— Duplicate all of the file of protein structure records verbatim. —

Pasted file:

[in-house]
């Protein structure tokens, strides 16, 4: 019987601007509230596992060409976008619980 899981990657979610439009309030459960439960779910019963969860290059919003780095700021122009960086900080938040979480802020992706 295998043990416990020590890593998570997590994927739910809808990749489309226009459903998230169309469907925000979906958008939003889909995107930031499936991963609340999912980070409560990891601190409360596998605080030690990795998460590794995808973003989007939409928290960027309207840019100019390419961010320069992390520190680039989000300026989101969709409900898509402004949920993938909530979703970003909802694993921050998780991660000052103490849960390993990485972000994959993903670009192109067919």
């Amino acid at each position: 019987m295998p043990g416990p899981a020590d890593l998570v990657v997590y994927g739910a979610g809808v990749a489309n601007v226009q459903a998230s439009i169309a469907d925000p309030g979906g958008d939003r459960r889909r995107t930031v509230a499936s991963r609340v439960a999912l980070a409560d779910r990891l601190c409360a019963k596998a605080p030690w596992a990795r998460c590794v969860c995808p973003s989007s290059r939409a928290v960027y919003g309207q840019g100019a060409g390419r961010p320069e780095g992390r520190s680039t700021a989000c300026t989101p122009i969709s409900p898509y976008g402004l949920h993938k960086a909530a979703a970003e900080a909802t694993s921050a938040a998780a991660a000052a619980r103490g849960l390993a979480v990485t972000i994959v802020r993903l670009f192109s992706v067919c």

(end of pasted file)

[in-house]
């Protein structure tokens, strides 16, 4: 019987601007509230596992060409976008619980 899981990657979610439009309030459960439960779910019963969860290059919003780095700021122009960086900080938040979480802020992706 295998043990416990020590890593998570997590994927739910809808990749489309226009459903998230169309469907925000979906958008939003889909995107930031499936991963609340999912980070409560990891601190409360596998605080030690990795998460590794995808973003989007939409928290960027309207840019100019390419961010320069992390520190680039989000300026989101969709409900898509402004949920993938909530979703970003909802694993921050998780991660000052103490849960390993990485972000994959993903670009192109067919």
């Amino acid at each position: 019987m295998p043990g416990p899981a020590d890593l998570v990657v997590y994927g739910a979610g809808v990749a489309n601007v226009q459903a998230s439009i169309a469907d925000p309030g979906g958008d939003r459960r889909r995107t930031v509230a499936s991963r609340v439960a999912l980070a409560d779910r990891l601190c409360a019963k596998a605080p030690w596992a990795r998460c590794v969860c995808p973003s989007s290059r939409a928290v960027y919003g309207q840019g100019a060409g390419r961010p320069e780095g992390r520190s680039t700021a989000c300026t989101p122009i969709s409900p898509y976008g402004l949920h993938k960086a909530a979703a970003e900080a909802t694993s921050a938040a998780a991660a000052a619980r103490g849960l390993a979480v990485t972000i994959v802020r993903l670009f192109s992706v067919c």